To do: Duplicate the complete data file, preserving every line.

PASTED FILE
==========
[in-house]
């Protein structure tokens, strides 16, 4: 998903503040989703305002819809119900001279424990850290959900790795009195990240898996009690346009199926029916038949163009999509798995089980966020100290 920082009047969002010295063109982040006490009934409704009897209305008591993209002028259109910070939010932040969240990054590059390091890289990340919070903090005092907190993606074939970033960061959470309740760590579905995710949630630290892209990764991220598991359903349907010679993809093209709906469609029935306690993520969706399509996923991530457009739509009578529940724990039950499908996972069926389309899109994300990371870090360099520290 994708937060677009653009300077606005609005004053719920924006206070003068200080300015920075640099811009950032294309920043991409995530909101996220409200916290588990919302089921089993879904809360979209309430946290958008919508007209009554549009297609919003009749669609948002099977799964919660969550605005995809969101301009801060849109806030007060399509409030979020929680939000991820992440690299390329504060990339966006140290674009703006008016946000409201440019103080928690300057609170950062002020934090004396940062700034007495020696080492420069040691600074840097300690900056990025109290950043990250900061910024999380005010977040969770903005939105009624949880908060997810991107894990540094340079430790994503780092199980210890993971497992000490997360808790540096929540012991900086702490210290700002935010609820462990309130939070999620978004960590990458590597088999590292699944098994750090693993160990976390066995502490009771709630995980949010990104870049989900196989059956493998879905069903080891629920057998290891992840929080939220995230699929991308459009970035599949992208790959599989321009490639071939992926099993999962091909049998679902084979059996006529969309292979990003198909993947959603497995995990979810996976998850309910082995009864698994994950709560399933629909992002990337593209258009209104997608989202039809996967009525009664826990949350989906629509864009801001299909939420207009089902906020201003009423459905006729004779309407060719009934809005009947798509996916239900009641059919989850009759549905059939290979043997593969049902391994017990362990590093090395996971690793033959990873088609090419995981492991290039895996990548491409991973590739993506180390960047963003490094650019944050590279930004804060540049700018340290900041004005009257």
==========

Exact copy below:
[in-house]
């Protein structure tokens, strides 16, 4: 998903503040989703305002819809119900001279424990850290959900790795009195990240898996009690346009199926029916038949163009999509798995089980966020100290 920082009047969002010295063109982040006490009934409704009897209305008591993209002028259109910070939010932040969240990054590059390091890289990340919070903090005092907190993606074939970033960061959470309740760590579905995710949630630290892209990764991220598991359903349907010679993809093209709906469609029935306690993520969706399509996923991530457009739509009578529940724990039950499908996972069926389309899109994300990371870090360099520290 994708937060677009653009300077606005609005004053719920924006206070003068200080300015920075640099811009950032294309920043991409995530909101996220409200916290588990919302089921089993879904809360979209309430946290958008919508007209009554549009297609919003009749669609948002099977799964919660969550605005995809969101301009801060849109806030007060399509409030979020929680939000991820992440690299390329504060990339966006140290674009703006008016946000409201440019103080928690300057609170950062002020934090004396940062700034007495020696080492420069040691600074840097300690900056990025109290950043990250900061910024999380005010977040969770903005939105009624949880908060997810991107894990540094340079430790994503780092199980210890993971497992000490997360808790540096929540012991900086702490210290700002935010609820462990309130939070999620978004960590990458590597088999590292699944098994750090693993160990976390066995502490009771709630995980949010990104870049989900196989059956493998879905069903080891629920057998290891992840929080939220995230699929991308459009970035599949992208790959599989321009490639071939992926099993999962091909049998679902084979059996006529969309292979990003198909993947959603497995995990979810996976998850309910082995009864698994994950709560399933629909992002990337593209258009209104997608989202039809996967009525009664826990949350989906629509864009801001299909939420207009089902906020201003009423459905006729004779309407060719009934809005009947798509996916239900009641059919989850009759549905059939290979043997593969049902391994017990362990590093090395996971690793033959990873088609090419995981492991290039895996990548491409991973590739993506180390960047963003490094650019944050590279930004804060540049700018340290900041004005009257």